Practice on the Course – Rule 7

Practice makes perfect, some say; practice makes permanent, others say; practice on the course before or during a round and you may end up with a penalty, the Rules of Golf say… but not always!

So it’s important you know what you can and can’t do pre- and mid-round to avoid falling foul of Rule 7, which addresses practice.

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In stroke play, the greatest penalty of all is disqualification for practising on the competition course before a competition round, or between rounds on any competition course you haven’t yet played in an event of two or more rounds over consecutive days.

Before a round, you aren’t allowed to test the surface of any putting green on the competition course by rolling a ball or roughening or scraping the surface either. The only exception is that you may practise putting or chipping on or near the 1st tee.

However, as mentioned, the above applies to stroke play only. Perhaps surprisingly, there is no penalty at all for committing any of the above-mentioned ‘offences’ before a match play competition – possibly the starkest contrast in the Rule book between stroke play and match play Rules!

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Interestingly, the Committee does have the remit to modify or reverse both these elements of Rule 7-1 via the conditions of a competition with reference to Rules 33-1 and 33-2c, especially useful when there is no practice ground available, or to permit more than one stroke play competition to be played on the same day or over several days.

In such scenarios, the Committee may permit practice on the competition course or part of the competition course on any day of a competition, but you should never practise on that basis before a competition without firm knowledge that this is the case.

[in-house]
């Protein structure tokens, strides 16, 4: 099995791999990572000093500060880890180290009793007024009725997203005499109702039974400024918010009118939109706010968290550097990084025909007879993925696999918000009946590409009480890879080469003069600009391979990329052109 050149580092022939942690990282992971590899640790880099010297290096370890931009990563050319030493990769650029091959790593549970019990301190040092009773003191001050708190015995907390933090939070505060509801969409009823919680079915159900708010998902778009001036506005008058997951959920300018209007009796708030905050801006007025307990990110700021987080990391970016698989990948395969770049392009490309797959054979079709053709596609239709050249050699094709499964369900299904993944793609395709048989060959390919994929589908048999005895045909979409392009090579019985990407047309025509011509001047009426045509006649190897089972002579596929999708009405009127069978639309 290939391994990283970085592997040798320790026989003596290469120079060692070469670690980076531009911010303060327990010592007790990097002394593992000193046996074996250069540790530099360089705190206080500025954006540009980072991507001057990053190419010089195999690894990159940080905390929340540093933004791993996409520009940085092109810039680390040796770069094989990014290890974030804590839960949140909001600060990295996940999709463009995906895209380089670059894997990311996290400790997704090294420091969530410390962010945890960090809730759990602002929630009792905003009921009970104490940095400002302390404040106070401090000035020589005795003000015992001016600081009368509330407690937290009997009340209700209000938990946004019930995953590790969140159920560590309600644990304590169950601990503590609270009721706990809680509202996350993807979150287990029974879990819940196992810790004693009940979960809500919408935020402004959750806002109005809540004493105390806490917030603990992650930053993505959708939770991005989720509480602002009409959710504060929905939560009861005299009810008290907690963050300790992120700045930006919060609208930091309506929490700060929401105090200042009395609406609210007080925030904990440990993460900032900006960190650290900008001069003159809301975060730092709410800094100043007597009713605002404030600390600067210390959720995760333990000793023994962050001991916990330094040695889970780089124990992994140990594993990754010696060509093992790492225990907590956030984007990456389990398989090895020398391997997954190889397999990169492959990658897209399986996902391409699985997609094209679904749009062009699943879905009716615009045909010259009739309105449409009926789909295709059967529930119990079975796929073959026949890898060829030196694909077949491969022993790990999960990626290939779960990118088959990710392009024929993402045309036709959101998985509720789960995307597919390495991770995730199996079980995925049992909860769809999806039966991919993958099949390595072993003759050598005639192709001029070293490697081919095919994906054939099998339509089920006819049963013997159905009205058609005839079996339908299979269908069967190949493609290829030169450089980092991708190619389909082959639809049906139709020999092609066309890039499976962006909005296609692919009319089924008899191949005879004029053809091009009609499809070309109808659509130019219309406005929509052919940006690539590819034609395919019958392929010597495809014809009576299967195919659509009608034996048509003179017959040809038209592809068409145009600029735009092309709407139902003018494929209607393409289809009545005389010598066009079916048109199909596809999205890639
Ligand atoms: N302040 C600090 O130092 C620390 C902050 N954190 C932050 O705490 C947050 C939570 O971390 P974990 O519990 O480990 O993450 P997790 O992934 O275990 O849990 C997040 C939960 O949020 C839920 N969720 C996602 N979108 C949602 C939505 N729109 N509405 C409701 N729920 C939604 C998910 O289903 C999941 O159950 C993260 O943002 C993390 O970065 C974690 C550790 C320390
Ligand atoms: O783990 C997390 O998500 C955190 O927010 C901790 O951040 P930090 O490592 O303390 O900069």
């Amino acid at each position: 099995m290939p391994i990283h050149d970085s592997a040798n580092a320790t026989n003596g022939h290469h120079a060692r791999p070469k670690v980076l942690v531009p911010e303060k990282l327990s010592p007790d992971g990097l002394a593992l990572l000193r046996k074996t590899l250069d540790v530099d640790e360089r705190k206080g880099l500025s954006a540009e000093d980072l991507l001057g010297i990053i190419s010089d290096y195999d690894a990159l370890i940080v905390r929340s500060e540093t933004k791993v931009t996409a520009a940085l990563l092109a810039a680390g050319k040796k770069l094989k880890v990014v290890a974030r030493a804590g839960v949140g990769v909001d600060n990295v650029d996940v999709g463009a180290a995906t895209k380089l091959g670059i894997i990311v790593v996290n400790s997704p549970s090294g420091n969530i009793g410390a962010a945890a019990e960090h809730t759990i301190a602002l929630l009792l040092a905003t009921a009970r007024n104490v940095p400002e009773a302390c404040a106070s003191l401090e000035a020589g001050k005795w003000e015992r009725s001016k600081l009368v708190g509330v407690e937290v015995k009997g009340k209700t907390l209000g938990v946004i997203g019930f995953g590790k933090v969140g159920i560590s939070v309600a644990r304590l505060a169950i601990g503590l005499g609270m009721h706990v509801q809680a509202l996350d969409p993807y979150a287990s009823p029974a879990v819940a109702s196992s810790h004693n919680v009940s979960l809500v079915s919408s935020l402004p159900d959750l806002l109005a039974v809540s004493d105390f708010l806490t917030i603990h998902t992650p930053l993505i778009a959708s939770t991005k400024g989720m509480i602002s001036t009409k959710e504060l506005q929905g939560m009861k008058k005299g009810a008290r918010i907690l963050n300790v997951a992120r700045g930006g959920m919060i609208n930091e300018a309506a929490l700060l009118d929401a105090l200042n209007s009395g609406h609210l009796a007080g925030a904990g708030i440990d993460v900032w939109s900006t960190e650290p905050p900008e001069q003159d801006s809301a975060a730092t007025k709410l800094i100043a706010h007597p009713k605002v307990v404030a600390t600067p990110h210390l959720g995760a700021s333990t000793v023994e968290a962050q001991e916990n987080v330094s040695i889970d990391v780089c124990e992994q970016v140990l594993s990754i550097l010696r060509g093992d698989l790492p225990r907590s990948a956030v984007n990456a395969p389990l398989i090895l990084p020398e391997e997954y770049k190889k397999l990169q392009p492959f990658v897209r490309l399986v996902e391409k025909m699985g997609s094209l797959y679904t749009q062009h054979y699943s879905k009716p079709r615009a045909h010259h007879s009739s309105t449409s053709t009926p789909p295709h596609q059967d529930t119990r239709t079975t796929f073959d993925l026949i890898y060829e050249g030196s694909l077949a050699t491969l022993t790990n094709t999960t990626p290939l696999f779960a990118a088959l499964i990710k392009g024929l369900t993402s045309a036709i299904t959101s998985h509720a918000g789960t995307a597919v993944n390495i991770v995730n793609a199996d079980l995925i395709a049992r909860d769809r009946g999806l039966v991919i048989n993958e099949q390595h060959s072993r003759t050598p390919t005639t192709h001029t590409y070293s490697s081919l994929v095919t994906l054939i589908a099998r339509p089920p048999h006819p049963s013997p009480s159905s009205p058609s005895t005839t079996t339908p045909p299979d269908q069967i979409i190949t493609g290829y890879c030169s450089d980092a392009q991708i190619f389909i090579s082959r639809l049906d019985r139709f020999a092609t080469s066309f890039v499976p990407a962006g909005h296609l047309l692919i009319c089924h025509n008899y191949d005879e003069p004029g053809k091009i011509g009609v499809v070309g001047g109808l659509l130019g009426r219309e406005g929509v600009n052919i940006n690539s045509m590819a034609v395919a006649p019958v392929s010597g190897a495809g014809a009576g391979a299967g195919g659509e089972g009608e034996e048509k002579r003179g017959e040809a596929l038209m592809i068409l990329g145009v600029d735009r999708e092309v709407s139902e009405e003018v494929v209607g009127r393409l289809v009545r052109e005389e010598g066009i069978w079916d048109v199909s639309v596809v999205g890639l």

That said, all recognised practice areas within the bounds of the course may be used by players for practice on any day of the competition.

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If that addresses what you can and can’t do before a round, or between them in a multi-round event, what about mid-round – surely you can’t practise at all then, other than practice swings?

Chipping or putting on or near the next tee is fine as long as you don’t unduly delay play. Photo: Kenny Smith

Actually, you can, but only in very specific circumstances and places as highlighted in Rule 7-2. Those places are between the green of the hole just completed and the next tee, where you are allowed to practise putting or chipping on or near the green just played, on or near the next tee, or on or near any practice putting green, should you happen to pass one!

This applies to both stroke play and match play competitions, but a couple of words of warning: you can’t make a practice stroke from a hazard, so no second gos at that bunker shot you’ve just duffed; and you can’t practise at all if it would unduly delay play, so no second attempt at that 40-footer if the next group is standing in the fairway waiting to play in to the green.

You can have another go at that putt you’ve just missed as long as you’re not unduly delaying play

Breaches of the above will cost you a two-stroke penalty in stroke play and loss of hole in matchplay.

If the breach occurs between the play of two holes, the penalty is applied to the next hole you’re about to play… which could mean a long and fruitless 500-yard walk if your next hole in match play is a par 5!